Sound — 9
Versatility is what RG's do best! Add a HSH configuration to that, and you can quite literally play anything you wish. I personally play a vast range of styles, generally focusing on bright tones with not too much gain (for clarity reasons). This guitar handles that very well. Shreds sound great on the neck pickup, with lots of power. Rhythms on the bridge pickup sound aggressive with very detailed lower notes. If you put new strings on, they will sound amazingly detailed. I have D'Addario 10-46 strings at the moment. Clean sounds emphasize the detailed nature of the sound, especially on the single coil pickups, sounding very strat-like. Jazz chords sound awesome. Sadly, this guitar has slightly low sustain. This is probably due to the bridge and bolt-on neck. You won't be able to hold a bend for too long, but it'll at least sound good while it lasts. I have played this guitar through a Blackstar HT-5R, and Line 6 Spider III 75w. Both sounded great. The Blackstar of course gives it more detail. When I saw the guitar in the shop, before I played it I was considering replacing the pickups with some DiMarzios. After playing the guitar in the shop I quickly changed my mind. For the amount of money, it's just not worth it. Of course, DiMarzios would sound better, but these infinity's are great already. Overall, you get a versatile sound, with plenty of detail, and single coils and humbuckers. Everything is great in this category, except for the average sustain. Still, I think it deserves an admirable score.
Overall Impression — 8
This guitar is priced in a beginner to almost intermediate level. For what you pay for, you really do get a whole lot, and if you only plan on using this guitar for 5 years then you really can have a great guitar on your hands. There is a possible better option for many players. If you want HOT pickups, the wood finish, no trem bridge, and don't mind not having a single coil pickup, try the RGA32. It's even cheaper, and sounds amazing. If you're looking for a reason to buy this guitar, it should be because of the single coil options. The Edge Zero II is far from perfect, and should not be a buying point. Apart from many flaws, I still feel that this guitar has a lot of character. Because of its versatile nature, it feels like this guitar has a lot to say, and you will want to jam endlessly on it. I've also owned an Epiphone Les Paul, and I immediately missed how versatile an RG is, not to mention how thin the neck is. If you're looking for versatility, or haven't quite found your style of playing yet, or just love playing as many styles as you can, you simply can't go wrong with an RG. I would definitely recommend this guitar as a great entry-level intermediate guitar. It definitely feels and sounds like a more expensive guitar would. I've played many guitars around and below the $1000 range, and the RG's always feel special. I have given this guitar an 8, because of the character that I believe it has, and how I've really become so attached to it. It feels special, and that's the most important thing. It makes me want to play guitar. I've even nicknamed it, Caramel, because of it's beautiful color (funny, I know). I can't give it a lower score, because I love it too much, flaws and all.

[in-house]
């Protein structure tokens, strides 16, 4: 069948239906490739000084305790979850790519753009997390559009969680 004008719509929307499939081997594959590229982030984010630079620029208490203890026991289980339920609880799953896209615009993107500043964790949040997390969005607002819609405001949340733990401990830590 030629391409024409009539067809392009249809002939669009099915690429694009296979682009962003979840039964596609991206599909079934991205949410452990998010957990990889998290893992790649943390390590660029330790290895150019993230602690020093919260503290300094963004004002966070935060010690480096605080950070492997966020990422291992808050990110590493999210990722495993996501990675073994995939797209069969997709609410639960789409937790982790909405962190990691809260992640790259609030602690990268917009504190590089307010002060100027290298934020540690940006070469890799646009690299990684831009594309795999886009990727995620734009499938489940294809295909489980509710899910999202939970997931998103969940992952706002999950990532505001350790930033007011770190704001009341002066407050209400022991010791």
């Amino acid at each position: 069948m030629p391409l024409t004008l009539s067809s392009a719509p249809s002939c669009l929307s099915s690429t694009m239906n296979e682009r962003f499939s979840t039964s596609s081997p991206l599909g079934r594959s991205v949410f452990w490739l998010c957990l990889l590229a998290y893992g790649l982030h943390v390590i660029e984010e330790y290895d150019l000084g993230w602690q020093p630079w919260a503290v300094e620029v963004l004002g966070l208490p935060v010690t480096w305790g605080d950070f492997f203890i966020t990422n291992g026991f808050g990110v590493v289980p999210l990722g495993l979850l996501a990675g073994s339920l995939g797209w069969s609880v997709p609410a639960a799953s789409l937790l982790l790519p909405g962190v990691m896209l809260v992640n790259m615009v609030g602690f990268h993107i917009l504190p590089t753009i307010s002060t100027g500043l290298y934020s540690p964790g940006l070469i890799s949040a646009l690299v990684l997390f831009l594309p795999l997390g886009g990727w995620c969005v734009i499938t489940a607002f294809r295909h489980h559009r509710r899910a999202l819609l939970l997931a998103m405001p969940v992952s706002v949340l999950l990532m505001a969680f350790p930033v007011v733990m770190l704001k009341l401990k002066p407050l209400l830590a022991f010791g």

Reliability & Durability — 7